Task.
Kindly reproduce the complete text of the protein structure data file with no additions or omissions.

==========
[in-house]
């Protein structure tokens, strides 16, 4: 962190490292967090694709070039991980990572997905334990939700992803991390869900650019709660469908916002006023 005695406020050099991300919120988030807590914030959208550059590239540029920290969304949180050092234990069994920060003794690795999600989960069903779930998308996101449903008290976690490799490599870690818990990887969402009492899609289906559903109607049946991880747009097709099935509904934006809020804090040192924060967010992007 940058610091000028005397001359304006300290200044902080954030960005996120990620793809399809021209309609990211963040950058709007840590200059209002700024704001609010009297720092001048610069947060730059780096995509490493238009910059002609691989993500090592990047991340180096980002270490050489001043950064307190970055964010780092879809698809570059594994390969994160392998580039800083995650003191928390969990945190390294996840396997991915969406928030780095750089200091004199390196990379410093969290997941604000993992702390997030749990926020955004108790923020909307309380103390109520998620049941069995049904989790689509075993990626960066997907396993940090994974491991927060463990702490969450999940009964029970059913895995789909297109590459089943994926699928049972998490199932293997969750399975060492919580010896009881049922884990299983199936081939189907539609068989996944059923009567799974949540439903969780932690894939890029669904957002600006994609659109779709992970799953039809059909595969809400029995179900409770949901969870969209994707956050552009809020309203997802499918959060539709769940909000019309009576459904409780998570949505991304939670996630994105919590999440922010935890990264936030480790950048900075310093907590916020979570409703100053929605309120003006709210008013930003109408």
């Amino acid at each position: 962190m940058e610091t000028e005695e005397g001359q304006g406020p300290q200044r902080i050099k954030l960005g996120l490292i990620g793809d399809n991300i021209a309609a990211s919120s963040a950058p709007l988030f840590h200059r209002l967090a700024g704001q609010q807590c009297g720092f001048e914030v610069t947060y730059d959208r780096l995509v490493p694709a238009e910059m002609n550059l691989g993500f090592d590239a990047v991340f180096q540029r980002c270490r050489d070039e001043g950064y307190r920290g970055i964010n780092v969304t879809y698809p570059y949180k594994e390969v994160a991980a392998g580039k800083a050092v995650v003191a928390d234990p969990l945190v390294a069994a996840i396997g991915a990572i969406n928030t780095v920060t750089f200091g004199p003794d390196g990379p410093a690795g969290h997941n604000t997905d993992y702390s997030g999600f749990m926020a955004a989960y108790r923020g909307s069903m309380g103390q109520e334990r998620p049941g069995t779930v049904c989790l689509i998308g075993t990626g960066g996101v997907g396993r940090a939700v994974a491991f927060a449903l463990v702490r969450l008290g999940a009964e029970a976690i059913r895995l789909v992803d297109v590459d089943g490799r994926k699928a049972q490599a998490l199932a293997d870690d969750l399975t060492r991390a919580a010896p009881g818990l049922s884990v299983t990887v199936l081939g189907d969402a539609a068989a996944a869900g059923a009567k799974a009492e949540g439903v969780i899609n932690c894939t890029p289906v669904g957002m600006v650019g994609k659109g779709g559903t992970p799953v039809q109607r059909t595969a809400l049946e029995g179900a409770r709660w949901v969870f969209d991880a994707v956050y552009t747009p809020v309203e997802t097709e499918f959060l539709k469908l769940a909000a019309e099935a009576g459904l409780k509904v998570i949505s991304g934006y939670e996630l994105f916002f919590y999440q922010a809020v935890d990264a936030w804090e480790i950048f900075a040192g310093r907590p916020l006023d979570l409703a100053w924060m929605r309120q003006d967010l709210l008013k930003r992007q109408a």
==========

[in-house]
């Protein structure tokens, strides 16, 4: 962190490292967090694709070039991980990572997905334990939700992803991390869900650019709660469908916002006023 005695406020050099991300919120988030807590914030959208550059590239540029920290969304949180050092234990069994920060003794690795999600989960069903779930998308996101449903008290976690490799490599870690818990990887969402009492899609289906559903109607049946991880747009097709099935509904934006809020804090040192924060967010992007 940058610091000028005397001359304006300290200044902080954030960005996120990620793809399809021209309609990211963040950058709007840590200059209002700024704001609010009297720092001048610069947060730059780096995509490493238009910059002609691989993500090592990047991340180096980002270490050489001043950064307190970055964010780092879809698809570059594994390969994160392998580039800083995650003191928390969990945190390294996840396997991915969406928030780095750089200091004199390196990379410093969290997941604000993992702390997030749990926020955004108790923020909307309380103390109520998620049941069995049904989790689509075993990626960066997907396993940090994974491991927060463990702490969450999940009964029970059913895995789909297109590459089943994926699928049972998490199932293997969750399975060492919580010896009881049922884990299983199936081939189907539609068989996944059923009567799974949540439903969780932690894939890029669904957002600006994609659109779709992970799953039809059909595969809400029995179900409770949901969870969209994707956050552009809020309203997802499918959060539709769940909000019309009576459904409780998570949505991304939670996630994105919590999440922010935890990264936030480790950048900075310093907590916020979570409703100053929605309120003006709210008013930003109408």
């Amino acid at each position: 962190m940058e610091t000028e005695e005397g001359q304006g406020p300290q200044r902080i050099k954030l960005g996120l490292i990620g793809d399809n991300i021209a309609a990211s919120s963040a950058p709007l988030f840590h200059r209002l967090a700024g704001q609010q807590c009297g720092f001048e914030v610069t947060y730059d959208r780096l995509v490493p694709a238009e910059m002609n550059l691989g993500f090592d590239a990047v991340f180096q540029r980002c270490r050489d070039e001043g950064y307190r920290g970055i964010n780092v969304t879809y698809p570059y949180k594994e390969v994160a991980a392998g580039k800083a050092v995650v003191a928390d234990p969990l945190v390294a069994a996840i396997g991915a990572i969406n928030t780095v920060t750089f200091g004199p003794d390196g990379p410093a690795g969290h997941n604000t997905d993992y702390s997030g999600f749990m926020a955004a989960y108790r923020g909307s069903m309380g103390q109520e334990r998620p049941g069995t779930v049904c989790l689509i998308g075993t990626g960066g996101v997907g396993r940090a939700v994974a491991f927060a449903l463990v702490r969450l008290g999940a009964e029970a976690i059913r895995l789909v992803d297109v590459d089943g490799r994926k699928a049972q490599a998490l199932a293997d870690d969750l399975t060492r991390a919580a010896p009881g818990l049922s884990v299983t990887v199936l081939g189907d969402a539609a068989a996944a869900g059923a009567k799974a009492e949540g439903v969780i899609n932690c894939t890029p289906v669904g957002m600006v650019g994609k659109g779709g559903t992970p799953v039809q109607r059909t595969a809400l049946e029995g179900a409770r709660w949901v969870f969209d991880a994707v956050y552009t747009p809020v309203e997802t097709e499918f959060l539709k469908l769940a909000a019309e099935a009576g459904l409780k509904v998570i949505s991304g934006y939670e996630l994105f916002f919590y999440q922010a809020v935890d990264a936030w804090e480790i950048f900075a040192g310093r907590p916020l006023d979570l409703a100053w924060m929605r309120q003006d967010l709210l008013k930003r992007q109408a």